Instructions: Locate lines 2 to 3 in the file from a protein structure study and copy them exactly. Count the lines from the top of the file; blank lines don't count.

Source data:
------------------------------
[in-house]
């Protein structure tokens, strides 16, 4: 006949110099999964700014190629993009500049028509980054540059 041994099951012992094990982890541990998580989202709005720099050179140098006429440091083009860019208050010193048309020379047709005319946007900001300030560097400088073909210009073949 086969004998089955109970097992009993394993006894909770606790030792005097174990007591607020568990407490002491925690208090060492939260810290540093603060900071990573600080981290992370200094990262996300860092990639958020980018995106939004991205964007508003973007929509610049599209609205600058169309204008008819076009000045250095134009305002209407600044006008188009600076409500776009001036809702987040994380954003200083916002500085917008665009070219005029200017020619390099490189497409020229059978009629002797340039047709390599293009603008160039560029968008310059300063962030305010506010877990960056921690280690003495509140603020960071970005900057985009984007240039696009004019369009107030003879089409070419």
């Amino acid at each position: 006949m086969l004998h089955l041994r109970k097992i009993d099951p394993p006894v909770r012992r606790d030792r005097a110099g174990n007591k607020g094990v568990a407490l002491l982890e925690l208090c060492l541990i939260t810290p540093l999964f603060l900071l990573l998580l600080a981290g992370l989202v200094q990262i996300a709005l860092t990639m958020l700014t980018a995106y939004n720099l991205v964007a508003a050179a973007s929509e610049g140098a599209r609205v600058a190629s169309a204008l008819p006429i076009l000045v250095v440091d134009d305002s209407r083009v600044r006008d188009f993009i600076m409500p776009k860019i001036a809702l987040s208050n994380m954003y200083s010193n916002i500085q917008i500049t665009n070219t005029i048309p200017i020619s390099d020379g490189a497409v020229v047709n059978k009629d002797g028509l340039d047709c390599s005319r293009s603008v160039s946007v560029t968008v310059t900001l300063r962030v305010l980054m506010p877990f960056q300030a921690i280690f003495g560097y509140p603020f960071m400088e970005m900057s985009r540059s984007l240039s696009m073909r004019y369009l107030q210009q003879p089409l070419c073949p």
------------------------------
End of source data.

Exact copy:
């Protein structure tokens, strides 16, 4: 006949110099999964700014190629993009500049028509980054540059 041994099951012992094990982890541990998580989202709005720099050179140098006429440091083009860019208050010193048309020379047709005319946007900001300030560097400088073909210009073949 086969004998089955109970097992009993394993006894909770606790030792005097174990007591607020568990407490002491925690208090060492939260810290540093603060900071990573600080981290992370200094990262996300860092990639958020980018995106939004991205964007508003973007929509610049599209609205600058169309204008008819076009000045250095134009305002209407600044006008188009600076409500776009001036809702987040994380954003200083916002500085917008665009070219005029200017020619390099490189497409020229059978009629002797340039047709390599293009603008160039560029968008310059300063962030305010506010877990960056921690280690003495509140603020960071970005900057985009984007240039696009004019369009107030003879089409070419």
């Amino acid at each position: 006949m086969l004998h089955l041994r109970k097992i009993d099951p394993p006894v909770r012992r606790d030792r005097a110099g174990n007591k607020g094990v568990a407490l002491l982890e925690l208090c060492l541990i939260t810290p540093l999964f603060l900071l990573l998580l600080a981290g992370l989202v200094q990262i996300a709005l860092t990639m958020l700014t980018a995106y939004n720099l991205v964007a508003a050179a973007s929509e610049g140098a599209r609205v600058a190629s169309a204008l008819p006429i076009l000045v250095v440091d134009d305002s209407r083009v600044r006008d188009f993009i600076m409500p776009k860019i001036a809702l987040s208050n994380m954003y200083s010193n916002i500085q917008i500049t665009n070219t005029i048309p200017i020619s390099d020379g490189a497409v020229v047709n059978k009629d002797g028509l340039d047709c390599s005319r293009s603008v160039s946007v560029t968008v310059t900001l300063r962030v305010l980054m506010p877990f960056q300030a921690i280690f003495g560097y509140p603020f960071m400088e970005m900057s985009r540059s984007l240039s696009m073909r004019y369009l107030q210009q003879p089409l070419c073949p």